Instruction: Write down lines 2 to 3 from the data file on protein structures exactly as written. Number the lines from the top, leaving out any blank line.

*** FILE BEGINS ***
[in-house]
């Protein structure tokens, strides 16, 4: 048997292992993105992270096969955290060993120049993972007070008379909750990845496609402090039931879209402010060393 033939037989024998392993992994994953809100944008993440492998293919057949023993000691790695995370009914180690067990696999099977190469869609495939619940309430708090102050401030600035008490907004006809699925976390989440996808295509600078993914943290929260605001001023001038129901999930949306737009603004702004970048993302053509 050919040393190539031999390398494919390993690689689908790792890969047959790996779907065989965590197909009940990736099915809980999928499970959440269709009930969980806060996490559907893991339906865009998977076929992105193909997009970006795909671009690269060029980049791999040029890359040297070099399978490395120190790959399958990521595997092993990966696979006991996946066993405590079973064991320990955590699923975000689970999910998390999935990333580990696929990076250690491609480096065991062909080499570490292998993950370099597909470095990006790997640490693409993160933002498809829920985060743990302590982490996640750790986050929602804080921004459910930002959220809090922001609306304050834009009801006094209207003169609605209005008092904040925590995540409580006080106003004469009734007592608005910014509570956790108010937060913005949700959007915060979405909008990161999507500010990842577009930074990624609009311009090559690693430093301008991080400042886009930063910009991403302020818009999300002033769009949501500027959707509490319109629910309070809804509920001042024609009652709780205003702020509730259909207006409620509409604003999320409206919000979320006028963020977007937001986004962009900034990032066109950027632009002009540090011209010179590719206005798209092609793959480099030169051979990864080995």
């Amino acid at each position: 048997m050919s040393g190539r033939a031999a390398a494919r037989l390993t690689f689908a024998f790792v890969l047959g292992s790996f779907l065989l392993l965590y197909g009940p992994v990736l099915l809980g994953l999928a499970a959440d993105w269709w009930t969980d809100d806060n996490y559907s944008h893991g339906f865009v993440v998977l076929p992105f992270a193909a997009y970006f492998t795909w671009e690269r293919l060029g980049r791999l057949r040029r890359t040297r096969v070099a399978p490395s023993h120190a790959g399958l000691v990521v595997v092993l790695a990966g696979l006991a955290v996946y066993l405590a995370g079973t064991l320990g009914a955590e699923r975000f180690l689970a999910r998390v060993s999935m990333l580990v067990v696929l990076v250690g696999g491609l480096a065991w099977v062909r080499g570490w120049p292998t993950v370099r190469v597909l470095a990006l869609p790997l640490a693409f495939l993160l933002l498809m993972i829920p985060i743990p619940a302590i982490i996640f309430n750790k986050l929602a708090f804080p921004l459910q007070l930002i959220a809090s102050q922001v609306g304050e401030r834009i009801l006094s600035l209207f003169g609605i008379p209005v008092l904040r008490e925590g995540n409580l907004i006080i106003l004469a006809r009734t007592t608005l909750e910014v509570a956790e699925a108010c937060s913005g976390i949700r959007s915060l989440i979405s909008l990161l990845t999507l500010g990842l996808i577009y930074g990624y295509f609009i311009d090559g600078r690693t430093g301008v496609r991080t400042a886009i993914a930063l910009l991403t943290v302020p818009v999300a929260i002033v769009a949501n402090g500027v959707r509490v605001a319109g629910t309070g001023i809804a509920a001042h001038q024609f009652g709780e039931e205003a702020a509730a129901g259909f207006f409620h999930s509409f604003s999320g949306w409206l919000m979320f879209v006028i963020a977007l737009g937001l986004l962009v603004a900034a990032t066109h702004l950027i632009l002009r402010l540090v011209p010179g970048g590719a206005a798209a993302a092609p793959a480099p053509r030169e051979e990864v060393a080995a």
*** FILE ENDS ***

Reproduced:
């Protein structure tokens, strides 16, 4: 048997292992993105992270096969955290060993120049993972007070008379909750990845496609402090039931879209402010060393 033939037989024998392993992994994953809100944008993440492998293919057949023993000691790695995370009914180690067990696999099977190469869609495939619940309430708090102050401030600035008490907004006809699925976390989440996808295509600078993914943290929260605001001023001038129901999930949306737009603004702004970048993302053509 050919040393190539031999390398494919390993690689689908790792890969047959790996779907065989965590197909009940990736099915809980999928499970959440269709009930969980806060996490559907893991339906865009998977076929992105193909997009970006795909671009690269060029980049791999040029890359040297070099399978490395120190790959399958990521595997092993990966696979006991996946066993405590079973064991320990955590699923975000689970999910998390999935990333580990696929990076250690491609480096065991062909080499570490292998993950370099597909470095990006790997640490693409993160933002498809829920985060743990302590982490996640750790986050929602804080921004459910930002959220809090922001609306304050834009009801006094209207003169609605209005008092904040925590995540409580006080106003004469009734007592608005910014509570956790108010937060913005949700959007915060979405909008990161999507500010990842577009930074990624609009311009090559690693430093301008991080400042886009930063910009991403302020818009999300002033769009949501500027959707509490319109629910309070809804509920001042024609009652709780205003702020509730259909207006409620509409604003999320409206919000979320006028963020977007937001986004962009900034990032066109950027632009002009540090011209010179590719206005798209092609793959480099030169051979990864080995």
């Amino acid at each position: 048997m050919s040393g190539r033939a031999a390398a494919r037989l390993t690689f689908a024998f790792v890969l047959g292992s790996f779907l065989l392993l965590y197909g009940p992994v990736l099915l809980g994953l999928a499970a959440d993105w269709w009930t969980d809100d806060n996490y559907s944008h893991g339906f865009v993440v998977l076929p992105f992270a193909a997009y970006f492998t795909w671009e690269r293919l060029g980049r791999l057949r040029r890359t040297r096969v070099a399978p490395s023993h120190a790959g399958l000691v990521v595997v092993l790695a990966g696979l006991a955290v996946y066993l405590a995370g079973t064991l320990g009914a955590e699923r975000f180690l689970a999910r998390v060993s999935m990333l580990v067990v696929l990076v250690g696999g491609l480096a065991w099977v062909r080499g570490w120049p292998t993950v370099r190469v597909l470095a990006l869609p790997l640490a693409f495939l993160l933002l498809m993972i829920p985060i743990p619940a302590i982490i996640f309430n750790k986050l929602a708090f804080p921004l459910q007070l930002i959220a809090s102050q922001v609306g304050e401030r834009i009801l006094s600035l209207f003169g609605i008379p209005v008092l904040r008490e925590g995540n409580l907004i006080i106003l004469a006809r009734t007592t608005l909750e910014v509570a956790e699925a108010c937060s913005g976390i949700r959007s915060l989440i979405s909008l990161l990845t999507l500010g990842l996808i577009y930074g990624y295509f609009i311009d090559g600078r690693t430093g301008v496609r991080t400042a886009i993914a930063l910009l991403t943290v302020p818009v999300a929260i002033v769009a949501n402090g500027v959707r509490v605001a319109g629910t309070g001023i809804a509920a001042h001038q024609f009652g709780e039931e205003a702020a509730a129901g259909f207006f409620h999930s509409f604003s999320g949306w409206l919000m979320f879209v006028i963020a977007l737009g937001l986004l962009v603004a900034a990032t066109h702004l950027i632009l002009r402010l540090v011209p010179g970048g590719a206005a798209a993302a092609p793959a480099p053509r030169e051979e990864v060393a080995a």